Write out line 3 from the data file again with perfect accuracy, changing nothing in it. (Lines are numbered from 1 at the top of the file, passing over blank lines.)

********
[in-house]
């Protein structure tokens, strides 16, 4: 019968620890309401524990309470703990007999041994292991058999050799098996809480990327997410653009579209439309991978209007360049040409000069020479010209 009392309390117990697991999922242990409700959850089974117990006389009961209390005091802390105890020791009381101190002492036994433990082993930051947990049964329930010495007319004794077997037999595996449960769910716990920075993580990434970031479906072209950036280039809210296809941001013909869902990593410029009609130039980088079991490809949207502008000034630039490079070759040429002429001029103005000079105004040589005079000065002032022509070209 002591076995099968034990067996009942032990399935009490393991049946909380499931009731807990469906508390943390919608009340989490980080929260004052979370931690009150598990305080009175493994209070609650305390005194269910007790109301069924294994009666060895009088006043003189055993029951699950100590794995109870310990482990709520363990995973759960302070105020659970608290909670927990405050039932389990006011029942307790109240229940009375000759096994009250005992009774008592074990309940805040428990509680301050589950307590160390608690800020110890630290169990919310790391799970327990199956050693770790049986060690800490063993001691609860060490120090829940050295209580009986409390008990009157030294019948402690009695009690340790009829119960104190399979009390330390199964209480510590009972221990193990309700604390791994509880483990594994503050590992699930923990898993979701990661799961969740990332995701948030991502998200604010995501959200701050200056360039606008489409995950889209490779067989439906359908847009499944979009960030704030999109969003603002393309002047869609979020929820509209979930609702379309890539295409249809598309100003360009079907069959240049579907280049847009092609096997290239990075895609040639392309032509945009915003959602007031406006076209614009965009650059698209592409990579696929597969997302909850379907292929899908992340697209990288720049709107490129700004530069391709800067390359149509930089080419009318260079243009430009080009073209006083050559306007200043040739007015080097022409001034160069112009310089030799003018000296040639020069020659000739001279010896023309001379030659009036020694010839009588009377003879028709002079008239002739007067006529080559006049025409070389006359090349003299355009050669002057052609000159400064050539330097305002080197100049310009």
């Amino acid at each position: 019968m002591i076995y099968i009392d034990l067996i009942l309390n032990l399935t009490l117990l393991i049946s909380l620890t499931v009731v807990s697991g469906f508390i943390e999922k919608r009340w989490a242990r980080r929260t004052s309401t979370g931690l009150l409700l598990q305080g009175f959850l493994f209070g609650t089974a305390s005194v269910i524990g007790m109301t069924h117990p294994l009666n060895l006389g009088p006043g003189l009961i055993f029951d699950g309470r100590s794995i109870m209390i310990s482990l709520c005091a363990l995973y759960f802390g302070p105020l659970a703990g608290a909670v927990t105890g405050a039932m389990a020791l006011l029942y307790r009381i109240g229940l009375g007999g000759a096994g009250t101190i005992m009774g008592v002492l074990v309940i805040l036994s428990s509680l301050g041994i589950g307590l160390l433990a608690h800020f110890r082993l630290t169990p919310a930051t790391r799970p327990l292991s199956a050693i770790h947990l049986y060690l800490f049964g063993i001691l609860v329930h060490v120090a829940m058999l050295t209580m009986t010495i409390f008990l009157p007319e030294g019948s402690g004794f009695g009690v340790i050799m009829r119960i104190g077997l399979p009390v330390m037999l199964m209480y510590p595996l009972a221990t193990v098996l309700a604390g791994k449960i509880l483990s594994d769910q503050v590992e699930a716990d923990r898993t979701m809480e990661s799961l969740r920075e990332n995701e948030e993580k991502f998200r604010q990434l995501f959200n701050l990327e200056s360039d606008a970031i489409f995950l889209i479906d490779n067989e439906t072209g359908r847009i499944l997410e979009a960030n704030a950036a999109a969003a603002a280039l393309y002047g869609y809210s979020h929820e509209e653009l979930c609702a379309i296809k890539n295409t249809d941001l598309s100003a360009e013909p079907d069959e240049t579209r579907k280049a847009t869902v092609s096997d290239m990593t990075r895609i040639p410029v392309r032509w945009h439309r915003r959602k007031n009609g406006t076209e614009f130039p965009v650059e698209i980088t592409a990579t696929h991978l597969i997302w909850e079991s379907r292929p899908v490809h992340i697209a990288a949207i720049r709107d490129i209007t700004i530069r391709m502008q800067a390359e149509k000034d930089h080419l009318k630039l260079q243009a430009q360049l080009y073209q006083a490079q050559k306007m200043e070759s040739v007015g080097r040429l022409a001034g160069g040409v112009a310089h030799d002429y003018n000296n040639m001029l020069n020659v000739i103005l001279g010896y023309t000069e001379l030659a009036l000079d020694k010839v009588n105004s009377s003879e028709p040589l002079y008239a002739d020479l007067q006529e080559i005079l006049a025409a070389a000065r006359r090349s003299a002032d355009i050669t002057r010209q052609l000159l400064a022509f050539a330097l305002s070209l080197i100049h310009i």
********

């Amino acid at each position: 019968m002591i076995y099968i009392d034990l067996i009942l309390n032990l399935t009490l117990l393991i049946s909380l620890t499931v009731v807990s697991g469906f508390i943390e999922k919608r009340w989490a242990r980080r929260t004052s309401t979370g931690l009150l409700l598990q305080g009175f959850l493994f209070g609650t089974a305390s005194v269910i524990g007790m109301t069924h117990p294994l009666n060895l006389g009088p006043g003189l009961i055993f029951d699950g309470r100590s794995i109870m209390i310990s482990l709520c005091a363990l995973y759960f802390g302070p105020l659970a703990g608290a909670v927990t105890g405050a039932m389990a020791l006011l029942y307790r009381i109240g229940l009375g007999g000759a096994g009250t101190i005992m009774g008592v002492l074990v309940i805040l036994s428990s509680l301050g041994i589950g307590l160390l433990a608690h800020f110890r082993l630290t169990p919310a930051t790391r799970p327990l292991s199956a050693i770790h947990l049986y060690l800490f049964g063993i001691l609860v329930h060490v120090a829940m058999l050295t209580m009986t010495i409390f008990l009157p007319e030294g019948s402690g004794f009695g009690v340790i050799m009829r119960i104190g077997l399979p009390v330390m037999l199964m209480y510590p595996l009972a221990t193990v098996l309700a604390g791994k449960i509880l483990s594994d769910q503050v590992e699930a716990d923990r898993t979701m809480e990661s799961l969740r920075e990332n995701e948030e993580k991502f998200r604010q990434l995501f959200n701050l990327e200056s360039d606008a970031i489409f995950l889209i479906d490779n067989e439906t072209g359908r847009i499944l997410e979009a960030n704030a950036a999109a969003a603002a280039l393309y002047g869609y809210s979020h929820e509209e653009l979930c609702a379309i296809k890539n295409t249809d941001l598309s100003a360009e013909p079907d069959e240049t579209r579907k280049a847009t869902v092609s096997d290239m990593t990075r895609i040639p410029v392309r032509w945009h439309r915003r959602k007031n009609g406006t076209e614009f130039p965009v650059e698209i980088t592409a990579t696929h991978l597969i997302w909850e079991s379907r292929p899908v490809h992340i697209a990288a949207i720049r709107d490129i209007t700004i530069r391709m502008q800067a390359e149509k000034d930089h080419l009318k630039l260079q243009a430009q360049l080009y073209q006083a490079q050559k306007m200043e070759s040739v007015g080097r040429l022409a001034g160069g040409v112009a310089h030799d002429y003018n000296n040639m001029l020069n020659v000739i103005l001279g010896y023309t000069e001379l030659a009036l000079d020694k010839v009588n105004s009377s003879e028709p040589l002079y008239a002739d020479l007067q006529e080559i005079l006049a025409a070389a000065r006359r090349s003299a002032d355009i050669t002057r010209q052609l000159l400064a022509f050539a330097l305002s070209l080197i100049h310009i």